The Toronto Star has a very silly and rambling opinion piece about the recent Canadian federal government's cabinet shuffle, and how it is "an opportunity for a policy reset in support of ‘civic journalism’."
Here we go again.
Civic journalism has been a failure and hasn't actually supplanted traditional journalism -- or ever will. We can even take last night's shooting in Toronto as proof that both traditional journalism and civic journalism did anything real to inform the public about the basics of that out in the open carnage.
Legacy journalism has refused to make changes, but civic journalism is no better, and in mindset, is even worse. There is an inherent assumption that it's wonderful because it has an amateur status. It is the difference between a trained artist and an autodidactic maker. When I used to teach metalworking, the students who had no experience made far fewer errors and progressed more than the ones who fiddled on their own beforehand: the fiddlers thought they had experience and their mistakes were part of the design that made it "unique." Their mistakes caused repeatedly breakage and the design flaws were impeding their progress because they thought they needed no instruction because they tinkered on their own first, and I was just trying to stifle creativity and take away their "hacks".
But then got sulky when the novices had pieces that looked better and were sturdier.
No, solder is not a filler. Yes, you have to file your piece in a single direction. No, you have to hold your hammer at the bottom before you strike. Yes, you have to thoroughly clean your metal before you enamel it.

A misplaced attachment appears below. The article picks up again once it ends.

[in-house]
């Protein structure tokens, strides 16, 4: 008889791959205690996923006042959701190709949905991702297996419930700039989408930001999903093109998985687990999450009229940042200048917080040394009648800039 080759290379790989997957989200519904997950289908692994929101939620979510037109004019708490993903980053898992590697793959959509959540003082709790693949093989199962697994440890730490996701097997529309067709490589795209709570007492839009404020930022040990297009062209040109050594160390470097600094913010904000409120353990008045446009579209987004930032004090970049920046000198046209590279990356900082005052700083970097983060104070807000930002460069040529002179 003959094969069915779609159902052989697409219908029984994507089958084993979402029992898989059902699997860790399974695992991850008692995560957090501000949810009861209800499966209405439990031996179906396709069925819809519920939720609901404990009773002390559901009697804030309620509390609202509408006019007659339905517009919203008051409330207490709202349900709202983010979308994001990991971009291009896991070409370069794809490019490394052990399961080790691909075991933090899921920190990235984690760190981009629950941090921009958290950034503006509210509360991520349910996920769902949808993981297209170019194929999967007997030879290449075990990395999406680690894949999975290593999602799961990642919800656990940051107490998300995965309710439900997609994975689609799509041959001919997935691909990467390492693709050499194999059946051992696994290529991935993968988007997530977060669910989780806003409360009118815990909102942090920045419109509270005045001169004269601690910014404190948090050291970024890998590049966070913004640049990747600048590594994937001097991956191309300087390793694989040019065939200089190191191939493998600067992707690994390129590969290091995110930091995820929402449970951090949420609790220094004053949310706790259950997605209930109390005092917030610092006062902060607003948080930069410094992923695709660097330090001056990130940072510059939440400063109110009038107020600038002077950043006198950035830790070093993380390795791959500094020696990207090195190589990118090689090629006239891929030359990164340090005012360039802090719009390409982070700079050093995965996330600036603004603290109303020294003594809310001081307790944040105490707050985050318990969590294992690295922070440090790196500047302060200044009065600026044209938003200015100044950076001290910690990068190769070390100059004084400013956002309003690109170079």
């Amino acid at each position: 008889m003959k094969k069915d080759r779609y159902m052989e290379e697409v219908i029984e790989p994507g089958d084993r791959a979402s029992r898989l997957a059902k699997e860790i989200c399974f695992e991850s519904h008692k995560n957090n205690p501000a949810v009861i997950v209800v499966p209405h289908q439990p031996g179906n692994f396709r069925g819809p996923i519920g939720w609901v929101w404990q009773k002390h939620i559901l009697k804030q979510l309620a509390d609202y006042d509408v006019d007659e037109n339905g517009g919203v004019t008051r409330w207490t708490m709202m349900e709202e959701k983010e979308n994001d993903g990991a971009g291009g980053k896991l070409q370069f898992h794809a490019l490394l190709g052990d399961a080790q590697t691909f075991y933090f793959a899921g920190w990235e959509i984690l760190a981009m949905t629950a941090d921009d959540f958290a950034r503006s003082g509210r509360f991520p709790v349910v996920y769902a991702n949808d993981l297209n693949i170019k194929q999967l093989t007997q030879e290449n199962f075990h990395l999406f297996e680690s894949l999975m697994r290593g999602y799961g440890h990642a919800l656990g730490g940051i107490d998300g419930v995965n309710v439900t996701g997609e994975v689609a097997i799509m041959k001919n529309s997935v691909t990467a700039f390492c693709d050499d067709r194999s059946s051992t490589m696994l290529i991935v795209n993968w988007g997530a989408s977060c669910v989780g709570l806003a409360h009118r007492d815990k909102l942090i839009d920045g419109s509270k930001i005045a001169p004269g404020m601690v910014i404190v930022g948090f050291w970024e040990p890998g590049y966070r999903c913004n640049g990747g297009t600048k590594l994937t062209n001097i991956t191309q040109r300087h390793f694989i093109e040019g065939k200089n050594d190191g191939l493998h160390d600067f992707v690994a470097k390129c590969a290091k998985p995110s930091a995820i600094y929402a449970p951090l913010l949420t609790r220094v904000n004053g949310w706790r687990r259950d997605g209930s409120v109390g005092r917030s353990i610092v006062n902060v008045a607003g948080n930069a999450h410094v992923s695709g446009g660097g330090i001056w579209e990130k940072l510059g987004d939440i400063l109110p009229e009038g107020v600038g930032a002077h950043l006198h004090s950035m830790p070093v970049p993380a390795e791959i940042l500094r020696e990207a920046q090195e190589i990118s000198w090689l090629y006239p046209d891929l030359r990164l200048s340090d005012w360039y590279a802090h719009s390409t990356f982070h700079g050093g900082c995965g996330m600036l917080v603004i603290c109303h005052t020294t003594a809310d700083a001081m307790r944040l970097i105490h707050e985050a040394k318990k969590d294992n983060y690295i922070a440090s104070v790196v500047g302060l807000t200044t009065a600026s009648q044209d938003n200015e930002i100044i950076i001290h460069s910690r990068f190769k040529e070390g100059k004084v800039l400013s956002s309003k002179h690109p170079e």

Yet I saw this phenomenon happen with civic journalism.
About a decade ago, I approached Niagara College (where I would teach the metalworking a couple of years later) with a proposal to inject their current journalism program with the kinds of skills journalists would need in the changing landscape, such as information verification and the like. I sent my course proposals, but hadn't counted on them to take all of those courses and put them under a Civic Journalism banner.
This was not a good idea. I knew what would happen: people who wear that DIY paper crown have less experience, but are convinced they know more, and make the same mistakes, only more of it and more pronounced.
No one signed up for the classes in both semesters they were offered, and I was not surprised.
Civic journalism, is not a thing. There is no research or theories, and after over a decade of it being around, it hasn't gained any traction.
For a reason.
If the traditional outlets aren't being innovative to their own detriment, civic journalism is following the same destructive path. At least organized journalism used to be a thing. Civic journalism, by contrast, is just amateur spewing without the polish or legacy. We don't have civic journalist greats who made waves or changed anything.
So the poor man's version is just as problematic as the gold standard.
So why should the government fund or support either?
And while we are on the subject, why should we expect the government to fund any journalism? If they control the purse strings, they get a say on how it is done, and the point is to keep a watch over them without a conflict of interest.
You don't accept graft, gifts, or junkets from organizations because it will change the filters you use to see them -- and it's why it was always used.
The government has no place in journalism.
So stop trying to shake them down.
It is the reason we don't need either one.
But we do need an alternative to it. One that has discipline and true empirical methodology.
Not the mess both parties have given with the expectation that they are now absolutely necessary for the survival of mankind....